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ALS patients differ on treatment choices in later phases of disease
Date:4/20/2012

NEW ORLEANS Two new studies analyzing treatment decisions in late-stage amyotrophic lateral sclerosis (ALS) patients shed light onto treatments aimed to extend the duration and quality of life in this progressively debilitating neuromuscular disorder. Researchers from the Perelman School of Medicine at the University of Pennsylvania found that waiting until the last minute to receive one treatment resulted in not living long enough to experience the benefits. In a separate study, Penn researchers uncovered polarized preferences among patients regarding the value of an expensive, marginally effective disease-modifying drug. The research will be presented at the American Academy of Neurology's 64th Annual Meeting in New Orleans.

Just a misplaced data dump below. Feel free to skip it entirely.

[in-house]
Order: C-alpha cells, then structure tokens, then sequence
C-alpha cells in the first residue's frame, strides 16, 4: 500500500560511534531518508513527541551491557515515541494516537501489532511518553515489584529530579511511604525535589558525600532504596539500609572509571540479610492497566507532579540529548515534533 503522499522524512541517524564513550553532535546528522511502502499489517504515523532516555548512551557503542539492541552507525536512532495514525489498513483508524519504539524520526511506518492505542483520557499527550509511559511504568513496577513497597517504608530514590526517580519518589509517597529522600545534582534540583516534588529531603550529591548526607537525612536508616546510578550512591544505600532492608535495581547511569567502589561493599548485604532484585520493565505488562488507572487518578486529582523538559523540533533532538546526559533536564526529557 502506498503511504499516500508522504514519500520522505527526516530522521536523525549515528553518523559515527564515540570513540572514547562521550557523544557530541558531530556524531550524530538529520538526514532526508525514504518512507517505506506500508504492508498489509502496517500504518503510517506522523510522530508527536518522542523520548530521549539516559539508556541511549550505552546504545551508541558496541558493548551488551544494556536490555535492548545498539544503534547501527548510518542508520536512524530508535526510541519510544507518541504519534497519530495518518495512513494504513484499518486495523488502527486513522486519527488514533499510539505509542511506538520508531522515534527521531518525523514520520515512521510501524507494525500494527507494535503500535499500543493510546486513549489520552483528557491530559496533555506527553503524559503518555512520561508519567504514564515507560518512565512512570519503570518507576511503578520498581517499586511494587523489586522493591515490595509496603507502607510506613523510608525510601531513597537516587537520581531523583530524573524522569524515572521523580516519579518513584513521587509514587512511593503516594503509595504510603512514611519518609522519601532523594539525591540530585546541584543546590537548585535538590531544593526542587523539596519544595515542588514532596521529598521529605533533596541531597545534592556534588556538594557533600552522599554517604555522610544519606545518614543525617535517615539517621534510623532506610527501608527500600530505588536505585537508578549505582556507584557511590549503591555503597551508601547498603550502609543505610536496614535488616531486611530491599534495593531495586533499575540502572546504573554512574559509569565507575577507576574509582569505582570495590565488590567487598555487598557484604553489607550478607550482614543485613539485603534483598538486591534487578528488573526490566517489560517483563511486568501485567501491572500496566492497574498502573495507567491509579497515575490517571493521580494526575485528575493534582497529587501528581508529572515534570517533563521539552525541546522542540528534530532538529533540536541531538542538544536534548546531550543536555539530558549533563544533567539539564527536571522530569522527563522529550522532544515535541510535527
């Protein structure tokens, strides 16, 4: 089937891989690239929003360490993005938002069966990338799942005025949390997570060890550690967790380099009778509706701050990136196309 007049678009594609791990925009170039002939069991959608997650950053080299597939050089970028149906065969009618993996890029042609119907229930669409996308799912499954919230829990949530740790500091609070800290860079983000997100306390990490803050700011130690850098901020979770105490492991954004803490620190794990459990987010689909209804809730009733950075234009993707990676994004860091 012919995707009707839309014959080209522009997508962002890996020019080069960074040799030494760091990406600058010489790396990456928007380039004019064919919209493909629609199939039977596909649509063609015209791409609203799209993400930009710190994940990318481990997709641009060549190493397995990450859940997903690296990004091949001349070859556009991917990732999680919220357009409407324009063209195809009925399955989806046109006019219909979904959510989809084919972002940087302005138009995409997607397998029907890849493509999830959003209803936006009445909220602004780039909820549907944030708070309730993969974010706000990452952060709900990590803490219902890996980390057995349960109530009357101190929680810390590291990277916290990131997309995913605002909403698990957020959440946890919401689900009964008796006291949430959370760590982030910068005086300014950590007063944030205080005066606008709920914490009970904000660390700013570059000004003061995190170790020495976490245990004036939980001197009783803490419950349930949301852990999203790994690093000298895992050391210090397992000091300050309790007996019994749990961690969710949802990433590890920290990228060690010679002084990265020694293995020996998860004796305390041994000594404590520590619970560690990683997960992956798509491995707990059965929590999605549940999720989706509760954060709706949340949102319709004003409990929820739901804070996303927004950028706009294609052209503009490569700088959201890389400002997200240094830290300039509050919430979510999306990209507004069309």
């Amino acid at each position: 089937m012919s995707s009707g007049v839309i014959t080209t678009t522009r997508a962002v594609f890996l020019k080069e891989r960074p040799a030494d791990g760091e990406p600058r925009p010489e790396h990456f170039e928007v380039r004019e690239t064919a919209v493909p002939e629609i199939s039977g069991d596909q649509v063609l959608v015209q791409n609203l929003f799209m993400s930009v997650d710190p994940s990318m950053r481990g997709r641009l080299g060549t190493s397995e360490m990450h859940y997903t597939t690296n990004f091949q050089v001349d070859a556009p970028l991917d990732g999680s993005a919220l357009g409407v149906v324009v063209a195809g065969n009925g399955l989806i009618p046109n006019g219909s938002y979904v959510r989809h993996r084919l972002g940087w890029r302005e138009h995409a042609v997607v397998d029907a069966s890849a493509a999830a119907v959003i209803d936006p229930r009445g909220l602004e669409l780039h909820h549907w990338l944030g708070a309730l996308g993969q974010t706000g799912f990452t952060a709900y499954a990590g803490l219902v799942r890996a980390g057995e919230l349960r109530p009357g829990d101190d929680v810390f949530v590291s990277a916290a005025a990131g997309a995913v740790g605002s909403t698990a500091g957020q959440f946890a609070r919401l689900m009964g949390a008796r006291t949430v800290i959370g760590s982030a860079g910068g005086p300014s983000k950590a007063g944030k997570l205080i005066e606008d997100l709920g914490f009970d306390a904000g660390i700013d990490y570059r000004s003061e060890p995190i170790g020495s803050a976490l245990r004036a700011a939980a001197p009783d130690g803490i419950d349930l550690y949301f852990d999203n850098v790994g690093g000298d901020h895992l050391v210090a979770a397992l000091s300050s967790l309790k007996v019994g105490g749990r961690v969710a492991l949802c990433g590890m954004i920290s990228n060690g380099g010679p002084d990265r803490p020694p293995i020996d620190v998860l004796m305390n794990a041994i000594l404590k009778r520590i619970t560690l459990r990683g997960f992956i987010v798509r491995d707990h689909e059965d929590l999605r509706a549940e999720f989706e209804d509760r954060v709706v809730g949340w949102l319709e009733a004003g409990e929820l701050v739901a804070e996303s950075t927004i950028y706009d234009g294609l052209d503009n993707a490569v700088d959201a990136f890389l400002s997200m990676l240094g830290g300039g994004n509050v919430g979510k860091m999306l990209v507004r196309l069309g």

ALS, commonly known as Lou Gehrig's disease, is rare, affecting approximately 30,000 Americans. In later stages of the disease, it paralyzes ALS patients' bodies, while minds often stay sharp. Along with other treatments and supportive therapies used in later stages of the disease, many patients receive a feeding tube to ensure nourishment can be obtained when muscles are impaired.

One Penn Medicine study demonstrates that ALS patients who have feeding tubes placed before an emergency situation strikes fare better. Those having surgeries in non-emergent settings were much less likely to die within one month after surgery, compared to ALS patients receiving their feeding tubes under duress. Median survival after the feeding tube surgery was 6 months overall and longer for patients undergoing non-emergent versus emergent placement (7 months vs. 4 months). In addition, mortality rates were worse for patients having procedures done at hospitals that did not regularly perform feeding tubes placement in ALS patients.

"Timing is crucial for placement of feeding tubes in ALS patients," said the lead author of both studies, Amy Tsou, MD, MSc, a fellow in Neurology and a Robert Wood Johnson VA Clinical Scholar. "We've
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Contact: Kim Menard
kim.menard@uphs.upenn.edu
215-200-2312
University of Pennsylvania School of Medicine
Source:Eurekalert

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